Abstract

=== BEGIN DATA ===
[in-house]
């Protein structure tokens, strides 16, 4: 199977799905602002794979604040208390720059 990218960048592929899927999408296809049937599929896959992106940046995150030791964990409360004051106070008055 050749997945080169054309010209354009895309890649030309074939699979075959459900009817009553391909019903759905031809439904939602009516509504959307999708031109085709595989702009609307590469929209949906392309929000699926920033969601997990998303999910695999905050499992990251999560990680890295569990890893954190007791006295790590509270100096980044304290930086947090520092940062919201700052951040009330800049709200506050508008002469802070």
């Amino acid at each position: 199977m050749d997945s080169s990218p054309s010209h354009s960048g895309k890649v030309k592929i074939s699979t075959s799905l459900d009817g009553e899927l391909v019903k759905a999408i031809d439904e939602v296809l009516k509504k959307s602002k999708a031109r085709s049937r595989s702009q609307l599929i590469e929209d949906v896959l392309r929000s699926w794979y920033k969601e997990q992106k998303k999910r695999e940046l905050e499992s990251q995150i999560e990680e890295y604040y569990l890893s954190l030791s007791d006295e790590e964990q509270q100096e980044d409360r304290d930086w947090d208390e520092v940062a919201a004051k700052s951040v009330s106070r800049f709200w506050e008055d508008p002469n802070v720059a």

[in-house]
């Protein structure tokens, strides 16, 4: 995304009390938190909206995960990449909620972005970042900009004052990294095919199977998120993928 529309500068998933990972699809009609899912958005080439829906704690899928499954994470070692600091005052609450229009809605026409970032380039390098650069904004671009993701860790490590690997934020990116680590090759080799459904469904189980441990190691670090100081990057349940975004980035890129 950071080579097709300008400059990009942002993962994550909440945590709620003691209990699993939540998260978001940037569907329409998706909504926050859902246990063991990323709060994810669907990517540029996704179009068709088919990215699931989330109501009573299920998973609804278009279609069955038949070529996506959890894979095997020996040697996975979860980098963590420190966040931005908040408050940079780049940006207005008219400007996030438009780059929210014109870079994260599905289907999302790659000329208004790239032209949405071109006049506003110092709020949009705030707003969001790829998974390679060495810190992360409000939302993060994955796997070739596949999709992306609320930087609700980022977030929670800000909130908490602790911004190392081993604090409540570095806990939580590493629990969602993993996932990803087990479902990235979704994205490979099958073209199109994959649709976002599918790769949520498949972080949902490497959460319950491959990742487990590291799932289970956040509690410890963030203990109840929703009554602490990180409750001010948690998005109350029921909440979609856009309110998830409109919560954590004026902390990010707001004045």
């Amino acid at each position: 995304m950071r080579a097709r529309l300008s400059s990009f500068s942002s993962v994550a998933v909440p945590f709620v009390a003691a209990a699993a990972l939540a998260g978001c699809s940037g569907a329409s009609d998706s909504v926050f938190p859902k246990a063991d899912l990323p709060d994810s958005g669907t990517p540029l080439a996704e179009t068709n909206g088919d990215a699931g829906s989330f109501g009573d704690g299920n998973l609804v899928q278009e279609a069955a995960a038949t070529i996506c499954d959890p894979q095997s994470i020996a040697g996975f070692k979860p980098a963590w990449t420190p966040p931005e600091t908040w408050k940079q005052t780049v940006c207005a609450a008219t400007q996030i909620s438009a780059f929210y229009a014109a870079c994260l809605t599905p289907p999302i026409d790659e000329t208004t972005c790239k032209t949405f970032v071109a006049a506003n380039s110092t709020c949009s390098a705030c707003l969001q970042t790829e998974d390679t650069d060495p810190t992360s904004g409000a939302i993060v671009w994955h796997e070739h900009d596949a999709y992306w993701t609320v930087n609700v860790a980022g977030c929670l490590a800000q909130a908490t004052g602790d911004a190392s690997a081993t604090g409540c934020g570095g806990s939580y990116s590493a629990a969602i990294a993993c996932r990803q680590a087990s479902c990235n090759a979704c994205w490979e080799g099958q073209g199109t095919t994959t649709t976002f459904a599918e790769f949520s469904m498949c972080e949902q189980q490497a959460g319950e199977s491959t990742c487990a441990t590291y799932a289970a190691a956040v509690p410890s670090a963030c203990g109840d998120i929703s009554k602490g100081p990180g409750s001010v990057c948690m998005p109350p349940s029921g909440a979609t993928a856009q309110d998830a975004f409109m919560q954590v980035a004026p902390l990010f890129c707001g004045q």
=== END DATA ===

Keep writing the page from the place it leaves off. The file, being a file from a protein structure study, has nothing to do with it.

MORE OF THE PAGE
Modern to Pleistocene Amiantis purpurata shells collected in Bahía San Antonio (Patagonia, Argentina) were studied by X-ray diffraction (XRD), optical and electron microscopy, electron microprobe analyses, and microindentation, in order to characterize early diagenetic changes and mechanical resistance. The sole crystalline phase is twinned aragonite showing pseudohexagonal symmetry. The regularity of the crystallographic texture decreases in older samples, but average crystallite size does not increase. The microstructure, which is dominantly crossed lamellar, is progressively replaced by a more randomly oriented grain aggregate. Compositional profiles across the shell show gradients in Sr, Na, S, and Cl, whereas Mg and P are more evenly distributed. Each shell layer has a distinct chemical signature. A marked decrease in the concentration of all of these elements, along with flattening of profiles, is evident as age increases. Vickers microhardness is lowest in modern specimens, showing at the same time the least chipped regions; older shells become harder and more fragile. All of these changes are attributed to postdepositional modifications by dissolution-recrystallization processes mediated by a thin film of water in a vadose environment. Microstructural adjustments are more sluggish than chemical modifications produced by diagenetic processes, whereas microhardness rapidly reaches high values, probably due to the early degradation of organic compounds from the shell. Our study shows that aragonitic shells that retain their primary mineralogical composition have undergone subtle chemical and microstructural changes. A very small amount of calcite was produced during grinding for XRD. Care should therefore be taken when seeking calcite as evidence of diagenetic changes.

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